Conventional wisdom divides Ukraine into the Orange provinces in the West, the center of support for politicians leaning towards Europe, and the Blue provinces in the South and East, the center of support for pro-Russian politicians. At times it seems that Ukraine's emerging two-party system could be dangerous for Ukrainian unity, leading to a possible East/West split of the country. Some speculate that Ukraine could be divided into three parts, with the east/south annexed by Russia, a Russian-controlled central region, and a European-oriented rump Ukraine in the west. But nothing in Ukraine is so simple. While Prime Minister, Orange leader Yuliya Tymoshenko made deals favorable to Moscow, and the Blue Party of Regions includes pro-European factions.
Political Crisis - 2016
Ukraine’s next presidential vote isn’t due until 2019, but two years after the massive protests that led to the ousting of Yanukovych, widespread discontent is simmering once more. Frustration at the slow pace of change threatened the present government’s stability. Its approval ratings have plummeted. Polling in December 2015 showed Poroshenko's approval rating had fallen so low that he was less popular than his ousted predecessor Viktor Yanukovych, and the prime minister and his cabinet are faring no better.
Another indication that endemic corruption and a failure to establish rule of law plagued reform efforts arrived on 03 February 2016, when Lithuanian-born Economy Minister Aivaras Abromavicius announced he would resign over what he called a 'sharp escalation in efforts to block systemic and important reforms.' He likened recent developments to 'the style of the old authorities.'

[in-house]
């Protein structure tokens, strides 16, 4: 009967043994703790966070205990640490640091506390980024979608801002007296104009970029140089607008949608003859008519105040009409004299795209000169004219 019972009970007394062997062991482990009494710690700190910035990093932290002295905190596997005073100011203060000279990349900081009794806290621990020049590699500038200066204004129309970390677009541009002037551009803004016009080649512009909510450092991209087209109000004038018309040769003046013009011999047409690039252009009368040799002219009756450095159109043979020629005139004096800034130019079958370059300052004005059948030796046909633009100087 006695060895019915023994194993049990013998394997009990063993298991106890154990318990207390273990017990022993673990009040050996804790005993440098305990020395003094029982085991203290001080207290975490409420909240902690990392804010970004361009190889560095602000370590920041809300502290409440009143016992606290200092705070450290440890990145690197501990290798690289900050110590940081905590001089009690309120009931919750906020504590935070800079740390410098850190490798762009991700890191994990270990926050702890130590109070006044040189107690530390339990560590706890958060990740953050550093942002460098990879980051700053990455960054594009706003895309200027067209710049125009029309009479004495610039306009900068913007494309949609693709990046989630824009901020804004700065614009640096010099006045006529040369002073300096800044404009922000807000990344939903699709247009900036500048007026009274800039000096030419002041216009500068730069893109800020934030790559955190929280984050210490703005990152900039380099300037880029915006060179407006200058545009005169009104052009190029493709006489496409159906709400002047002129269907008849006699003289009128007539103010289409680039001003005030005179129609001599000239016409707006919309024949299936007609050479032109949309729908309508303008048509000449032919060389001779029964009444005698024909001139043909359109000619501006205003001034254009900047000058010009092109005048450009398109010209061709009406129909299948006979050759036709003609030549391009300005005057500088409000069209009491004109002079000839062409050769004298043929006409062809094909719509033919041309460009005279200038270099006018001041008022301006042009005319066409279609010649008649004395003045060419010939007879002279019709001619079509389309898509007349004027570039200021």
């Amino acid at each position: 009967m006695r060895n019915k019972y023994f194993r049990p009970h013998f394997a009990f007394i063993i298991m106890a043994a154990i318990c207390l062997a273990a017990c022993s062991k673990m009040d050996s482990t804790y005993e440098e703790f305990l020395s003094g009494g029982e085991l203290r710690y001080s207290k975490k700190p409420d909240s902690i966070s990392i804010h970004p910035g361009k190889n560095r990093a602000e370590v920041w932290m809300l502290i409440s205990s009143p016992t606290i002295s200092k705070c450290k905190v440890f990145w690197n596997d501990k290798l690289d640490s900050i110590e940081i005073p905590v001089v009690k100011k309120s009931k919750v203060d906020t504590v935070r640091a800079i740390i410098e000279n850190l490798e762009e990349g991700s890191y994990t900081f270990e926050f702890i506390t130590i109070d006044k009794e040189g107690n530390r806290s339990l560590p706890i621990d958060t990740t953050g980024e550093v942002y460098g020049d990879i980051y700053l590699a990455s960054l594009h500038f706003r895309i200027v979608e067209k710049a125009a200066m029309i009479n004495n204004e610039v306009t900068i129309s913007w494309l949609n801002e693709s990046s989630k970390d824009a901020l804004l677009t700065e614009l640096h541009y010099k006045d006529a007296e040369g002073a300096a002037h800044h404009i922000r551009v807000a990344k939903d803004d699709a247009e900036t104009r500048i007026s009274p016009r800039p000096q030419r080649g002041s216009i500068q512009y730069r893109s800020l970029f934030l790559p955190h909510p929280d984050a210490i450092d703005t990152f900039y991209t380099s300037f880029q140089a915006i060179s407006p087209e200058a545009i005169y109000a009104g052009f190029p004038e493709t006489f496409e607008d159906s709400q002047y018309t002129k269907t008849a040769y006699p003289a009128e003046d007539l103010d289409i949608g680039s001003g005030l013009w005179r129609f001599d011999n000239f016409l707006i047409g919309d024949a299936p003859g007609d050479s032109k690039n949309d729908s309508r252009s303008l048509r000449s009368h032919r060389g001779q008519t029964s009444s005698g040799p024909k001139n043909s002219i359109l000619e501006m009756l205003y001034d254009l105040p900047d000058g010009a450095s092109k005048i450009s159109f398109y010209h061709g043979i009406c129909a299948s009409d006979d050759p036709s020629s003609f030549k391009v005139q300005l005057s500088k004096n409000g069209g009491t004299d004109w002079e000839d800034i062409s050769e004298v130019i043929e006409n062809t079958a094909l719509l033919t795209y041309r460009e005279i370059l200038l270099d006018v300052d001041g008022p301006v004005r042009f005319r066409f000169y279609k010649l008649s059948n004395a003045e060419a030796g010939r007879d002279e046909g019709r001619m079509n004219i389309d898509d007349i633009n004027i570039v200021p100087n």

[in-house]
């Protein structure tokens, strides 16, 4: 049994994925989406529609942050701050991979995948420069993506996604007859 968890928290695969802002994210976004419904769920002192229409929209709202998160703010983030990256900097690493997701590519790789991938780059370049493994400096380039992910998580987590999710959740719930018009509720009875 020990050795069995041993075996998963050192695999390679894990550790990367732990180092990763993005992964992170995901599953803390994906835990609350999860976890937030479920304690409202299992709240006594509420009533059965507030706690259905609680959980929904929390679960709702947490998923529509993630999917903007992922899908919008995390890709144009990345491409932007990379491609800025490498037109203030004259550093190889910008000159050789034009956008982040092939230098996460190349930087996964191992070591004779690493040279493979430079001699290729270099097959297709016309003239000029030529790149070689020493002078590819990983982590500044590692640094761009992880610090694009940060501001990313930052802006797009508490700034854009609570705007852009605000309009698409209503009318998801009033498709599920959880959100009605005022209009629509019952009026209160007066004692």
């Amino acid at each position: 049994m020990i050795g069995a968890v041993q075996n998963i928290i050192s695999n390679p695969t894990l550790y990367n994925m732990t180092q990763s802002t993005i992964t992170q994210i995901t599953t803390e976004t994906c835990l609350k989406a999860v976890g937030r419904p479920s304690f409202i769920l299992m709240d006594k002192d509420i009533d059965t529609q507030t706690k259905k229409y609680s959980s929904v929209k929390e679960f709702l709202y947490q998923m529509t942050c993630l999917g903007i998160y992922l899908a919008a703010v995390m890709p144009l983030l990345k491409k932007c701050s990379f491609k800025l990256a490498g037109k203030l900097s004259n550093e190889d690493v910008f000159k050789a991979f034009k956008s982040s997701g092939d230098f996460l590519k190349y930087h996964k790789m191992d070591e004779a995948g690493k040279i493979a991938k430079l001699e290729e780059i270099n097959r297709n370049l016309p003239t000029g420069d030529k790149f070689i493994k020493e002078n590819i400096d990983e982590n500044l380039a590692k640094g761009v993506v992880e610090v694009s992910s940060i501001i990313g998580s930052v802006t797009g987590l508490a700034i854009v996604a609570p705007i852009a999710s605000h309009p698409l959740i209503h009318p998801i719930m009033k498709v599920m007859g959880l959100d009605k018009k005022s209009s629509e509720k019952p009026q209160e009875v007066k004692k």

Ukraine needs a stable government to conclude negotiations with the International Monetary Fund for new aid worth $1.7 billion to keep its war-torn economy afloat and pass economic and judicial reforms demanded by its Western backers. Top members of President Petro Poroshenko’s ruling bloc began Ukraine’s destabilization in an internal offensive against reform, as Aivaras Abromavicius spelled out upon his resignation as Minister of Economy and Trade. They ousted reform-minded ministers with the intention of appointing less-reformist ministers.
Yatsenyuk’s approval rating evaporated, hitting single digits in 2016, dwindling to close to zero prior to his April resignation. But Poroshenko’s popularity declined, with his approval rating hovering below 10 percent. The president had been able to shift the blame for domestic failures onto Prime Minister Yatsenyuk and his party. Self-Reliance already put forth unrealistic demands for supporting a new government, while Oleh Liashko’s Radical Party was strictly interested in securing government posts.